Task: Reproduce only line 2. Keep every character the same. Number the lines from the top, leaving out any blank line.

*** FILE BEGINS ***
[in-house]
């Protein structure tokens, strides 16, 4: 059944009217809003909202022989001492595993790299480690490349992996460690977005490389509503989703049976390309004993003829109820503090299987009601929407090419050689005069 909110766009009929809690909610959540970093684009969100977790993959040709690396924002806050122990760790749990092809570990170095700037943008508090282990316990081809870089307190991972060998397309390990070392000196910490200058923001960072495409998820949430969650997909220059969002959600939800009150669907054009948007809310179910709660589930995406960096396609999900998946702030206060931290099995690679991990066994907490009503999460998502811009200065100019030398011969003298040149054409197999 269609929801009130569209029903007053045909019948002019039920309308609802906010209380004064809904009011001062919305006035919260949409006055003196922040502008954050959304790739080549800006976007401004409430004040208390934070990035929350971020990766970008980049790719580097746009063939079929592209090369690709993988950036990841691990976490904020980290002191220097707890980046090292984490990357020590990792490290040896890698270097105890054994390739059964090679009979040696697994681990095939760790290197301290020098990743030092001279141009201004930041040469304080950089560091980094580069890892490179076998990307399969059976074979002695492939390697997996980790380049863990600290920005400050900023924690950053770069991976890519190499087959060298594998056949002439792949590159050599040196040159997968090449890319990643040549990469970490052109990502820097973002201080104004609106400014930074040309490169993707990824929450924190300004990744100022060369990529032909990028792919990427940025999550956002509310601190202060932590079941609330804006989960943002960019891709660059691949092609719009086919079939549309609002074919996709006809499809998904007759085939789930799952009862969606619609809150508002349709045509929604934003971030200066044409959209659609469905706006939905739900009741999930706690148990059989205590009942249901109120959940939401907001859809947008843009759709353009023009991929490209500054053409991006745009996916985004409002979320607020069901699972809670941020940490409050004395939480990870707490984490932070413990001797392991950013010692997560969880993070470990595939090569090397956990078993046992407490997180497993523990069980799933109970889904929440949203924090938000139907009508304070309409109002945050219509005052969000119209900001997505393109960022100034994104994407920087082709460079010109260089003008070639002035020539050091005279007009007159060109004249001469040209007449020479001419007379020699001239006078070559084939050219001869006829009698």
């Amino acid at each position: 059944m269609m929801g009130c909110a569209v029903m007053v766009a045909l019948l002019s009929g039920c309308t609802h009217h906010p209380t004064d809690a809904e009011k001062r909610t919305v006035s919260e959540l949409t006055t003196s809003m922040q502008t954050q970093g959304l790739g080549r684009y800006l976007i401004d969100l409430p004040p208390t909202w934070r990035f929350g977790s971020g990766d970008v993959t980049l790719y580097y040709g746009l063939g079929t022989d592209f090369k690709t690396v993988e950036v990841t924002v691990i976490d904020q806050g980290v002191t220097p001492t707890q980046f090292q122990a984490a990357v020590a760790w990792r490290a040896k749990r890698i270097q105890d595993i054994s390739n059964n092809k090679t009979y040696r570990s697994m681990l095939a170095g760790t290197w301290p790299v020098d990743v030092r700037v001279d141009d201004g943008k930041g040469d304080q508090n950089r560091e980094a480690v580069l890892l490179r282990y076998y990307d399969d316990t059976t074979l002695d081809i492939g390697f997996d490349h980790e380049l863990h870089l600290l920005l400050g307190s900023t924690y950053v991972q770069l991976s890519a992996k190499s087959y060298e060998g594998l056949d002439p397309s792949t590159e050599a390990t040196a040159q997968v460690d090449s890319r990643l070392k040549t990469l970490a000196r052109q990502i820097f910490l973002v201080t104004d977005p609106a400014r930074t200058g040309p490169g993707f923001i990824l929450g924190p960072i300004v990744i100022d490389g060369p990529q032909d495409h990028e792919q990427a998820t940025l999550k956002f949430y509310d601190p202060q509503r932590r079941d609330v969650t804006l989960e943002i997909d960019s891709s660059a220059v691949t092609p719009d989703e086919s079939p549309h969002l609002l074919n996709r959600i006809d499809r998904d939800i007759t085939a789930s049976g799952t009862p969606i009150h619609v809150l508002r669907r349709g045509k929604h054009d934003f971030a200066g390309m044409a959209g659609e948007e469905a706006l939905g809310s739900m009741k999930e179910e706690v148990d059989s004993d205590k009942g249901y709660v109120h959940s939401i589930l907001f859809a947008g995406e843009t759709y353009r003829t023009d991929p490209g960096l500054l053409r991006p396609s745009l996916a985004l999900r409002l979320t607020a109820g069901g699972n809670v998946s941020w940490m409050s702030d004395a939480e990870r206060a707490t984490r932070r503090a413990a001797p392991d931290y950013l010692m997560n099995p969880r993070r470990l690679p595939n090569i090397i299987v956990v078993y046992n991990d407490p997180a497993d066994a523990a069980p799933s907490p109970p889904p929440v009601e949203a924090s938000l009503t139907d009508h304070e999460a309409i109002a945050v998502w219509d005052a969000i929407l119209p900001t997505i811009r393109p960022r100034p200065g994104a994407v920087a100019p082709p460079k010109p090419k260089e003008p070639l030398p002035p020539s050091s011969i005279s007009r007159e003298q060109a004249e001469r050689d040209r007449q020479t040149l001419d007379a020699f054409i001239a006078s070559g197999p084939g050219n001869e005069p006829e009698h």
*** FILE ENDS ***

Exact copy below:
């Protein structure tokens, strides 16, 4: 059944009217809003909202022989001492595993790299480690490349992996460690977005490389509503989703049976390309004993003829109820503090299987009601929407090419050689005069 909110766009009929809690909610959540970093684009969100977790993959040709690396924002806050122990760790749990092809570990170095700037943008508090282990316990081809870089307190991972060998397309390990070392000196910490200058923001960072495409998820949430969650997909220059969002959600939800009150669907054009948007809310179910709660589930995406960096396609999900998946702030206060931290099995690679991990066994907490009503999460998502811009200065100019030398011969003298040149054409197999 269609929801009130569209029903007053045909019948002019039920309308609802906010209380004064809904009011001062919305006035919260949409006055003196922040502008954050959304790739080549800006976007401004409430004040208390934070990035929350971020990766970008980049790719580097746009063939079929592209090369690709993988950036990841691990976490904020980290002191220097707890980046090292984490990357020590990792490290040896890698270097105890054994390739059964090679009979040696697994681990095939760790290197301290020098990743030092001279141009201004930041040469304080950089560091980094580069890892490179076998990307399969059976074979002695492939390697997996980790380049863990600290920005400050900023924690950053770069991976890519190499087959060298594998056949002439792949590159050599040196040159997968090449890319990643040549990469970490052109990502820097973002201080104004609106400014930074040309490169993707990824929450924190300004990744100022060369990529032909990028792919990427940025999550956002509310601190202060932590079941609330804006989960943002960019891709660059691949092609719009086919079939549309609002074919996709006809499809998904007759085939789930799952009862969606619609809150508002349709045509929604934003971030200066044409959209659609469905706006939905739900009741999930706690148990059989205590009942249901109120959940939401907001859809947008843009759709353009023009991929490209500054053409991006745009996916985004409002979320607020069901699972809670941020940490409050004395939480990870707490984490932070413990001797392991950013010692997560969880993070470990595939090569090397956990078993046992407490997180497993523990069980799933109970889904929440949203924090938000139907009508304070309409109002945050219509005052969000119209900001997505393109960022100034994104994407920087082709460079010109260089003008070639002035020539050091005279007009007159060109004249001469040209007449020479001419007379020699001239006078070559084939050219001869006829009698």